The Future of Conveyancing in the Modern Age
The world is becoming increasingly digitalized. It seems that in the future, we will see a huge technological difference in conveyancing.
The modern conveyancing system in England & Wales was born in 1925, with the introduction of the Law of Property Act 1925 and Land Registration Act 1925. By 1998 the whole of England & Wales was designated a compulsory registration area and the Land Registration Act 2002 (which replaced the Land Registration Act 1925) effectively made registration of any type of land transaction (that is not just purchases and mortgages) compulsory. The result is that 60% of all land is now registered.
According to the Ministry of Housing Communities & Local Government paper titled ‘Improving the home buying and selling process (2018)’, future conveyancing needs to harness the advances of technology which guides buyers and sellers, gives them the information they need, at the time they need it, allowing them to make the biggest purchase of their lives with confidence.
So, what changes can we expect in the future?
Some initiatives have already begun, the following changes will inevitably take place over time:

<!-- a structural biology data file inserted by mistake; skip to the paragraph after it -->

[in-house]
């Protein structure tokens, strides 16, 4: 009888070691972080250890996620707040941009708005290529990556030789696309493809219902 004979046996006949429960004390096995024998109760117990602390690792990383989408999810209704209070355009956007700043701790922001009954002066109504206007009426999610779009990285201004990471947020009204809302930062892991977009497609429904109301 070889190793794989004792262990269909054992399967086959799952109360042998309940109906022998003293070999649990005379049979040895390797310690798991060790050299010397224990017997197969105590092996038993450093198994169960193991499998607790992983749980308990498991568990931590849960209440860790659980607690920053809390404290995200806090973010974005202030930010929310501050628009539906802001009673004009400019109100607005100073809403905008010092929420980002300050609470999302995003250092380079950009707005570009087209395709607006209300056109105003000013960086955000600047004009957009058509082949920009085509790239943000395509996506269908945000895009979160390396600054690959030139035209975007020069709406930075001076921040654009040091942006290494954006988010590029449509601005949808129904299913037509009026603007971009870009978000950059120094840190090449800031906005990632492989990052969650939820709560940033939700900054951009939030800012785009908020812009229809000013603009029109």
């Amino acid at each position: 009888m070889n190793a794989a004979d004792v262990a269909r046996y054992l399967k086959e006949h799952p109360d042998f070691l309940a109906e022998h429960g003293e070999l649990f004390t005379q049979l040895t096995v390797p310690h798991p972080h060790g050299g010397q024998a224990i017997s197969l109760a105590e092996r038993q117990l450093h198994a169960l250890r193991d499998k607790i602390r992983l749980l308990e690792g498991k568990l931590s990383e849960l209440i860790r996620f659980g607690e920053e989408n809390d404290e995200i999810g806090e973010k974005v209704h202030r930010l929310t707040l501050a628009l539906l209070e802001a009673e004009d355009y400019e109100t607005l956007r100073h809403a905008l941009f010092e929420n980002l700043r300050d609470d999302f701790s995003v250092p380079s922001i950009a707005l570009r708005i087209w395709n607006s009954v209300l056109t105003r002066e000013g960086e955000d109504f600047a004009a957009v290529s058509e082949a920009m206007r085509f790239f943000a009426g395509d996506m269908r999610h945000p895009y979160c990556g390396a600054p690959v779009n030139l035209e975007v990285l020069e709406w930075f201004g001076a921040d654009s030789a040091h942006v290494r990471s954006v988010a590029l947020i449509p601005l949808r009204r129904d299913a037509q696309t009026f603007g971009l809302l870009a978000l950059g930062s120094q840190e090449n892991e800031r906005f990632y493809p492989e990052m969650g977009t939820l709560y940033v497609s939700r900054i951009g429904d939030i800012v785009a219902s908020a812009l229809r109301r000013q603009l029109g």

Whilst currently, properties are promoted with images, using virtual reality will enhance the buyer’s experience and learn more about the property before making a visit and possibly count a ‘first viewing’, followed a second physical viewing. A small number of buyers are taking virtual tours of luxury homes already and it’s a question of time before this is available in the mainstream.
Sophisticated Property Portals
The current online search portal in its present form is good, however there will be a shift towards providing personalised search results. A search engine which can tailor highly specific information to each individual need would undoubtedly provide a competitive edge to those who are able to lead the way with this technology.
On 5 April 2018 the UK’s first electronic mortgage was signed and executed. Rather than a full purchase and mortgage transaction, this test run involved the re-mortgage of a house in Rotherhithe, London. Whilst there are no plans for electronic mortgages to become compulsory any time soon, there is still a lot of work to do with regards to security checks, verifications to minimise and safeguard against risks of fraud, before full e-conveyancing can become a reality.
According to the report produced by the Council for Licensed Conveyancers’ (CLC), Conveyancing 2030, automation will take over the bulk of administrative duties over the next decade, forcing solicitors to swap the focus of conveyancing services from research to advisory.
It is predicted that properties in the future will maintain “up-to-date logbooks with little human intervention” due to the rapid adoption of Internet of Things (IoT) technology. Smart meters, for example, can tell homeowners the expected costs of annual gas and electricity bills.
The aim for any change to the future of conveyancing needs to keep the customer at the heart of these developments. Helping to create a better consumer experience, reducing time from offer to completion and reducing failed transactions.